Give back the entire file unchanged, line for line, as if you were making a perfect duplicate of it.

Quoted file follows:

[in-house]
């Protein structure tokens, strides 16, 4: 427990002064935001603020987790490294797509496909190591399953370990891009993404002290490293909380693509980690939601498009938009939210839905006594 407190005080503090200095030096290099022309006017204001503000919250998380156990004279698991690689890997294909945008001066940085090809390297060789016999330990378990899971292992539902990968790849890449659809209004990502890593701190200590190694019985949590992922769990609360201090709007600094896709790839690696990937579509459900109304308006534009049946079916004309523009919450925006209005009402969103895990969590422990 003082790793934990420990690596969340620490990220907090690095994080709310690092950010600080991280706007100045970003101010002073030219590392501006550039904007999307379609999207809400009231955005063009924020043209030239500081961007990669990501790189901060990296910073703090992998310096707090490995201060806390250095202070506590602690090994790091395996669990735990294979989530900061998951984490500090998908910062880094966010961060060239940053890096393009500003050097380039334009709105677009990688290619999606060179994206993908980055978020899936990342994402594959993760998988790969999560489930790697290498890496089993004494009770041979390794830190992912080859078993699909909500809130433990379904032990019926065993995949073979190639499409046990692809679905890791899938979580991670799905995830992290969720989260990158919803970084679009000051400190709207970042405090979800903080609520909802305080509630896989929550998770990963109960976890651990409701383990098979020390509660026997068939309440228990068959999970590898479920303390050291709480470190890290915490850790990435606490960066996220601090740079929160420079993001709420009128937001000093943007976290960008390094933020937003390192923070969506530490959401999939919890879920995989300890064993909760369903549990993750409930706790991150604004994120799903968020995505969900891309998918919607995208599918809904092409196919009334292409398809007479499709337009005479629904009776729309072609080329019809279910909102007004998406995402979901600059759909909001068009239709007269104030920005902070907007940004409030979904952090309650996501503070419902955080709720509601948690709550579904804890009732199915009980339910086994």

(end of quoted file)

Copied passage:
[in-house]
């Protein structure tokens, strides 16, 4: 427990002064935001603020987790490294797509496909190591399953370990891009993404002290490293909380693509980690939601498009938009939210839905006594 407190005080503090200095030096290099022309006017204001503000919250998380156990004279698991690689890997294909945008001066940085090809390297060789016999330990378990899971292992539902990968790849890449659809209004990502890593701190200590190694019985949590992922769990609360201090709007600094896709790839690696990937579509459900109304308006534009049946079916004309523009919450925006209005009402969103895990969590422990 003082790793934990420990690596969340620490990220907090690095994080709310690092950010600080991280706007100045970003101010002073030219590392501006550039904007999307379609999207809400009231955005063009924020043209030239500081961007990669990501790189901060990296910073703090992998310096707090490995201060806390250095202070506590602690090994790091395996669990735990294979989530900061998951984490500090998908910062880094966010961060060239940053890096393009500003050097380039334009709105677009990688290619999606060179994206993908980055978020899936990342994402594959993760998988790969999560489930790697290498890496089993004494009770041979390794830190992912080859078993699909909500809130433990379904032990019926065993995949073979190639499409046990692809679905890791899938979580991670799905995830992290969720989260990158919803970084679009000051400190709207970042405090979800903080609520909802305080509630896989929550998770990963109960976890651990409701383990098979020390509660026997068939309440228990068959999970590898479920303390050291709480470190890290915490850790990435606490960066996220601090740079929160420079993001709420009128937001000093943007976290960008390094933020937003390192923070969506530490959401999939919890879920995989300890064993909760369903549990993750409930706790991150604004994120799903968020995505969900891309998918919607995208599918809904092409196919009334292409398809007479499709337009005479629904009776729309072609080329019809279910909102007004998406995402979901600059759909909001068009239709007269104030920005902070907007940004409030979904952090309650996501503070419902955080709720509601948690709550579904804890009732199915009980339910086994």